Support Local Journalism. Donate to Detroit Metro Times.

Tuesday, October 31, 2017

REVIEW: Courtney Barnett and Kurt Vile's ‘Lotta Sea Lice’ tour lives up to the hype

Posted By on Tue, Oct 31, 2017 at 9:23 AM

click to enlarge PHOTOS BY MARC NADER VIA ROYAL OAK MUSIC THEATRE
  • Photos by Marc Nader via Royal Oak Music Theatre
If I had a time machine and could only go back to one time and place, it would be to last night, when the Royal Oak Music Theatre brought generations of rock 'n' roll lovers together in the name of Kurt Vile and Courtney Barnett. Flanneled-out 20-somethings, PDA-y hipster teens, and older people with a finger on the pulse of music and exceptional taste flocked to the classic venue to see this beloved duo perform their Lotta Sea Lice album all the way in Michigan — and it was everything we could’ve hoped for — and more. Vile didn’t peak past his famous curtain of curls, Barnett’s Australian accent was just as good in person, and the two sang harmonies that sounded like they were made in folk-rock heaven.
click to enlarge 3k2a0916.jpg
The pair opened with the first track from Lotta Sea Lice, “Over Everything,” a call and response duet that makes meandering in existential distress sound, well, fun. Both Vile and Barnett have a knack for making the mundane magical, singing about writing songs alone, writing songs together, and navigating a world of tour busses and hotel beds whilst still remaining somewhat sane. Although these are things the ordinary person doesn’t experience, the songs maintained an almost strange relatability. The fusion of Barnett’s famed unfiltered stream of consciousness writing and Vile’s outlaw cowboy blues resulted in a comfy, conversational set of songs. So comfy, in fact, that at times it felt like the audience members were flies on the wall, invading on a very intimate, very fun jam sesh.
click to enlarge mj1a6935.jpg
Among the many magical moments was when Barnett covered “Fear is Like a Forest,” a song originally written and performed by Jen Cloher — Barnett’s partner and the talented songwriter who opened the show. In the song, Barnett brings her own meaning to the allegorical tune while paying homage to its writer, where Vile’s folk-psych guitar riffs and gritty vocals added elements of depth.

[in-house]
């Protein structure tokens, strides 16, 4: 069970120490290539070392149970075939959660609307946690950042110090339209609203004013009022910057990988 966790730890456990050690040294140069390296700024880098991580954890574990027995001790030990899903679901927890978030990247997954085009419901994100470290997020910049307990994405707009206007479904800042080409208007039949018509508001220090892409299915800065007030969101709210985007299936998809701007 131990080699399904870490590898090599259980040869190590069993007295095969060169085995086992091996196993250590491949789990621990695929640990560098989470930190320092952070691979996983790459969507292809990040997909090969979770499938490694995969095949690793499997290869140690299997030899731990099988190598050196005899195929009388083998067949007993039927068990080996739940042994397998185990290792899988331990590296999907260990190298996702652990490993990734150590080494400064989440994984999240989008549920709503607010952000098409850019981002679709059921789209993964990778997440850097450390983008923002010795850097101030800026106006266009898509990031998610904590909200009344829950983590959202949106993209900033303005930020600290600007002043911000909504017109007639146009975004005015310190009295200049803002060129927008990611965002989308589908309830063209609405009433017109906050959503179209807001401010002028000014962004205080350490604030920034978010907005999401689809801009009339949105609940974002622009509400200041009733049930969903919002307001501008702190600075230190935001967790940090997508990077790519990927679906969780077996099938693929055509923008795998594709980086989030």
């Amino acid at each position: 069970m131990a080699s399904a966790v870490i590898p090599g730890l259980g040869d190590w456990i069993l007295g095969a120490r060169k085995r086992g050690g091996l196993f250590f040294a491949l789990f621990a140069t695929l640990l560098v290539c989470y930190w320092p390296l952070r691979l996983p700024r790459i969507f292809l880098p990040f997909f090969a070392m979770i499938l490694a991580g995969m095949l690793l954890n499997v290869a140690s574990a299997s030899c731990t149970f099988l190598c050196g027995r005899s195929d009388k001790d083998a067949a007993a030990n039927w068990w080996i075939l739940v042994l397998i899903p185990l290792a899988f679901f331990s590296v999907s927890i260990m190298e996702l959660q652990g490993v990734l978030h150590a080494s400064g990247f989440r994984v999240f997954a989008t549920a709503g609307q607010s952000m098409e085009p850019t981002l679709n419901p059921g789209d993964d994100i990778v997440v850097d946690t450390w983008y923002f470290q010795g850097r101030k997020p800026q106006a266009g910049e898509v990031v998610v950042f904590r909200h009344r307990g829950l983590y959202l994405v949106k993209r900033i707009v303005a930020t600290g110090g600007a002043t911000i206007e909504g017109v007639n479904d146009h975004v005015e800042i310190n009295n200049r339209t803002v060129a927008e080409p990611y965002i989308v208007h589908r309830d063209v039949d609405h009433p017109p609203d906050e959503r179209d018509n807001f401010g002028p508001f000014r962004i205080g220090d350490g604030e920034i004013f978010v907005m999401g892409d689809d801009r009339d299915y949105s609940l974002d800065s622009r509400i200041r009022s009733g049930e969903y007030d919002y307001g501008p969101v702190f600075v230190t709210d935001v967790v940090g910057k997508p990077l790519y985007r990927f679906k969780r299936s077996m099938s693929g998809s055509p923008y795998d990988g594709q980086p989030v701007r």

Not to be overlooked, Cloher herself charmed the audience as the opener, playing an acoustic set accompanied with genuine anecdotes that had the crowd chuckling. Her vulnerability and honesty captivated listeners, as she played a mixture of songs from In Blood Memory and her latest self-titled album. Referencing her new album, Cloher joked that “a lot of musicians write songs about being out on the road and missing home. I wrote some songs about stuck being at home and missing someone who’s on the road. And it turned into an entire album.”

When the lights went down, the crowd, of course, refused to stop cheering until Barnett and Vile returned to the stage for their last hurrah. What better way to end the show then the songs even the weakest fans in the audience could sing along to — “Avant Gardner” and “Pretty Pimpin.’”


Tags: , , , , ,

We’re keeping you informed…
...and it’s what we love to do. From local politics and culture to national news that hits close to home, Metro Times has been keeping Detroit informed for years.

It’s never been more important to support local news sources. A free press means accountability and a well-informed public, and we want to keep our unique and independent reporting available for many, many years to come.

If quality journalism is important to you, please consider a donation to Metro Times. Every reader contribution is valuable and so appreciated, and goes directly to support our coverage of critical issues and neighborhood culture. Thank you.

Read the Digital Print Issue

March 25, 2020

Newsletters

Never miss a beat

Sign Up Now

Subscribe now to get the latest news delivered right to your inbox.

Best Things to Do In Detroit